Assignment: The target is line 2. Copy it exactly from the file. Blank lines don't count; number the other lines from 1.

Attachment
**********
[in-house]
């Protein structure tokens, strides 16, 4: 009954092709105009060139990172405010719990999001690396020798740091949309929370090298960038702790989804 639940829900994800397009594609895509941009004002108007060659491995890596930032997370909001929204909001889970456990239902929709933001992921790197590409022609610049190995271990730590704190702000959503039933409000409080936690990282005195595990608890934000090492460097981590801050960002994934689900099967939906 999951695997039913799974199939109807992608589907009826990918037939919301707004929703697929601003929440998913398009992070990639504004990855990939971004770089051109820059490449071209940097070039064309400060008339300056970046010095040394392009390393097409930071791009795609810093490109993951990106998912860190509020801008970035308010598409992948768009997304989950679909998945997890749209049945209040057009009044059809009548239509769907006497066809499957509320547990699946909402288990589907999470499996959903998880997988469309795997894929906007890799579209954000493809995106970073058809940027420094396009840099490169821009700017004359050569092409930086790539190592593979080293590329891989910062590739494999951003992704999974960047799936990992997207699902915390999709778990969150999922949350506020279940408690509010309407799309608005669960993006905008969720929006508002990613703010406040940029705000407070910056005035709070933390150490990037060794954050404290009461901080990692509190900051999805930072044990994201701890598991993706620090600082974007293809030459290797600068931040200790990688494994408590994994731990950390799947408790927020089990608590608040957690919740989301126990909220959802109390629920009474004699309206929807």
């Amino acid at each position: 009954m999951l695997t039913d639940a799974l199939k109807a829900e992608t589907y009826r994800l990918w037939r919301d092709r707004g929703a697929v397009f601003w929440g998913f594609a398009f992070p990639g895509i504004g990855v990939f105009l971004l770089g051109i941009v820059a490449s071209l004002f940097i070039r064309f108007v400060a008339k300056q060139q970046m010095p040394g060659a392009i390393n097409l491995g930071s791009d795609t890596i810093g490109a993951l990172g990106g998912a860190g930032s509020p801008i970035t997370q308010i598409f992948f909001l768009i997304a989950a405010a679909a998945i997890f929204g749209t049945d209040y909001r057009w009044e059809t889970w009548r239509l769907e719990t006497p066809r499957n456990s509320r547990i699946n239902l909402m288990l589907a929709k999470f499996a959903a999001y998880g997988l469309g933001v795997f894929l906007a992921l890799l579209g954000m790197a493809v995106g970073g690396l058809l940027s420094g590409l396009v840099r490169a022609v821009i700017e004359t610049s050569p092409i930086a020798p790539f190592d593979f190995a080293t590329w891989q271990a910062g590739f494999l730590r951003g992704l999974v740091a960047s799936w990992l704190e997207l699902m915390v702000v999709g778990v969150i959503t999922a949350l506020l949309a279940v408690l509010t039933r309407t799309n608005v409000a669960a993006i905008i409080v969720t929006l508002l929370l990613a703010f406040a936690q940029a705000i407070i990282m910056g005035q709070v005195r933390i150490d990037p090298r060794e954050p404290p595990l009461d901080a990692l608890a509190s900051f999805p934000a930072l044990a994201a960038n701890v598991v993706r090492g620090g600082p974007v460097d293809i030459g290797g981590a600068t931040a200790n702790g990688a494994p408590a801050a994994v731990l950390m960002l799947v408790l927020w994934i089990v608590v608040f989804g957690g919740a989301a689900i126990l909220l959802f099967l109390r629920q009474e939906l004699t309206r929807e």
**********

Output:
């Protein structure tokens, strides 16, 4: 009954092709105009060139990172405010719990999001690396020798740091949309929370090298960038702790989804 639940829900994800397009594609895509941009004002108007060659491995890596930032997370909001929204909001889970456990239902929709933001992921790197590409022609610049190995271990730590704190702000959503039933409000409080936690990282005195595990608890934000090492460097981590801050960002994934689900099967939906 999951695997039913799974199939109807992608589907009826990918037939919301707004929703697929601003929440998913398009992070990639504004990855990939971004770089051109820059490449071209940097070039064309400060008339300056970046010095040394392009390393097409930071791009795609810093490109993951990106998912860190509020801008970035308010598409992948768009997304989950679909998945997890749209049945209040057009009044059809009548239509769907006497066809499957509320547990699946909402288990589907999470499996959903998880997988469309795997894929906007890799579209954000493809995106970073058809940027420094396009840099490169821009700017004359050569092409930086790539190592593979080293590329891989910062590739494999951003992704999974960047799936990992997207699902915390999709778990969150999922949350506020279940408690509010309407799309608005669960993006905008969720929006508002990613703010406040940029705000407070910056005035709070933390150490990037060794954050404290009461901080990692509190900051999805930072044990994201701890598991993706620090600082974007293809030459290797600068931040200790990688494994408590994994731990950390799947408790927020089990608590608040957690919740989301126990909220959802109390629920009474004699309206929807």